Monday, February 4, 2013

100th Anniversary of Rosa Parks' Birth

Rosa Parks was born Rosa Louise McCauley on February 4, 1913. She is best known for being an African-American civil rights activist, whom the United States Congress called "the first lady of civil rights" and "the mother of the freedom movement".

On December 1, 1955, in Montgomery, Alabama, she refused to obey the bus driver (James Blake) when he ordered her to give up her seat in the “colored section” to a white passenger, after the white section was filled.

Ms Parks was not the first person to defy bus segregation. There were many others who came before her, including Irene Morgan in 1944, when she refused to give up her seat on an interstate Greyhound bus to a white person.

The 27-year-old Baltimore-born African-American woman was arrested and jailed in Middlesex County, Virginia, but not before she tore up the arrest warrant and kicked the sheriff in the groin. Ms Morgan appealed her conviction on constitutional grounds all the way to the United States Supreme Court.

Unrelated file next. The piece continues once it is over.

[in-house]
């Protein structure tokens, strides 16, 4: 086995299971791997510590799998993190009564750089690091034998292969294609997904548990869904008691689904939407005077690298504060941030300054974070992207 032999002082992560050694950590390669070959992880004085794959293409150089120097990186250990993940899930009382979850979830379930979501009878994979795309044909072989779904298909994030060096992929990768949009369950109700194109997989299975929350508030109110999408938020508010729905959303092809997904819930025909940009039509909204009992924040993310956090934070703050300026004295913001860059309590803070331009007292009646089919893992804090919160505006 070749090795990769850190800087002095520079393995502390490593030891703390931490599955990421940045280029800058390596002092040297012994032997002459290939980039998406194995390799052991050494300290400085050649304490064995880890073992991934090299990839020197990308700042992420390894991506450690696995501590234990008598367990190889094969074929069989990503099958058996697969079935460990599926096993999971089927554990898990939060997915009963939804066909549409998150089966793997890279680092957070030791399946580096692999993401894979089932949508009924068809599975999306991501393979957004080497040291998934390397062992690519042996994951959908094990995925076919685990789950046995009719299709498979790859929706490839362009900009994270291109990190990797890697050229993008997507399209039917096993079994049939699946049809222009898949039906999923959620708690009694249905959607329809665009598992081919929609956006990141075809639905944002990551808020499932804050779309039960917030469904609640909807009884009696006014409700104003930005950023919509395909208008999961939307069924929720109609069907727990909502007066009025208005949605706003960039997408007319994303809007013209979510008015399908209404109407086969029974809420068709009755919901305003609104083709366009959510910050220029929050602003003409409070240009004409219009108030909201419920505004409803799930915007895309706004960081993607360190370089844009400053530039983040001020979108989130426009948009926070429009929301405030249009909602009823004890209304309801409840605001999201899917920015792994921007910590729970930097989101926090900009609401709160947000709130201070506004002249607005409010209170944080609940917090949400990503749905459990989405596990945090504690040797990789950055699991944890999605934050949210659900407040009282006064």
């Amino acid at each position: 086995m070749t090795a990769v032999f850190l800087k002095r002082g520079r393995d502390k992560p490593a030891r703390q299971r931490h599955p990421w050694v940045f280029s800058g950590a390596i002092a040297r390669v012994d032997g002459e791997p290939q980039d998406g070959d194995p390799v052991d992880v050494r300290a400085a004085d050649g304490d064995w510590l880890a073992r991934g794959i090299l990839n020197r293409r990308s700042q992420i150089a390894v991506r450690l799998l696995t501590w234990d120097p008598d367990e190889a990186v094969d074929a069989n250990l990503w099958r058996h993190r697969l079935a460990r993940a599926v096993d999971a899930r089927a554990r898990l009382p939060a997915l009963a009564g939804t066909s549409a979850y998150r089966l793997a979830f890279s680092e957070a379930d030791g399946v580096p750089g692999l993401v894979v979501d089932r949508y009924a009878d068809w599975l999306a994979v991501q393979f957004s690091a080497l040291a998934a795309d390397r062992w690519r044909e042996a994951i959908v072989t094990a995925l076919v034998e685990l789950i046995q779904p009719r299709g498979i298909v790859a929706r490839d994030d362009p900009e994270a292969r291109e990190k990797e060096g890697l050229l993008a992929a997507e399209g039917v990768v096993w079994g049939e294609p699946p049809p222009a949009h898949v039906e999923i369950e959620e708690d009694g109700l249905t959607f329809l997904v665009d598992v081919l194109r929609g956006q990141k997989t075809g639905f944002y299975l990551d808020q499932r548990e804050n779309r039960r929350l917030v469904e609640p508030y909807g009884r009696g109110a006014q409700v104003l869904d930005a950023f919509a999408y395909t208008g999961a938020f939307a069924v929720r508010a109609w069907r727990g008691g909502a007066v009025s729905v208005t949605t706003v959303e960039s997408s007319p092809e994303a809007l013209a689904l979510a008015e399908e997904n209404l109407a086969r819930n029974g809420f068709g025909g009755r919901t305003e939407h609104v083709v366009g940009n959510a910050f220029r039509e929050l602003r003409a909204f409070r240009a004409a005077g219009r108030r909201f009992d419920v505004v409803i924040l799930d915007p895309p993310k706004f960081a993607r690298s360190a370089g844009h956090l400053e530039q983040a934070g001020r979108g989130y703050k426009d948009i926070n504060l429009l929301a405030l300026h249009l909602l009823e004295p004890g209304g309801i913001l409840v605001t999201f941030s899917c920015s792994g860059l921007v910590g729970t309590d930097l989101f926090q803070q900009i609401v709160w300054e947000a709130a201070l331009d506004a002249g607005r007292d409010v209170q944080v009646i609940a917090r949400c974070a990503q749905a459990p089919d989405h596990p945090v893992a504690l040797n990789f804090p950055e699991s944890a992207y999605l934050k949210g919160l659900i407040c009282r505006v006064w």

Her case (Irene Morgan v. Commonwealth of Virginia) was argued by William H. Hastie, the former governor of the U.S. Virgin Islands and later a judge on the U.S. Court of Appeals for the Third Circuit. His co-counsel was Thurgood Marshall, later an Associate Justice of the United States Supreme Court. The 6-1 landmark ruling in 1946, found that the state of Virginia's law enforcing segregation on interstate buses was illegal.

As for Ms Parks, though at first she suffered greatly for her defiance, in her later years she received numerous honors and international recognition, including the NAACP's 1979 Spingarn Medal, the Presidential Medal of Freedom, the Congressional Gold Medal, and a posthumous statue in Statuary Hall in the United States Capitol.

Upon her death on October 24, 2005, she was the first woman and second non-U.S. government official to lie in honor at the United States Capitol Rotunda.

Today, the U.S. Postal Service issued the following stamp in her honor:

1 comment:

Stickup Artist said...

She certainly deserves it. It's hard to believe that as late as 1955, the oppression was still so blatant and commonplace. But, it also kind of makes me think that we ARE capable of change for the better. (Well, most of us at least).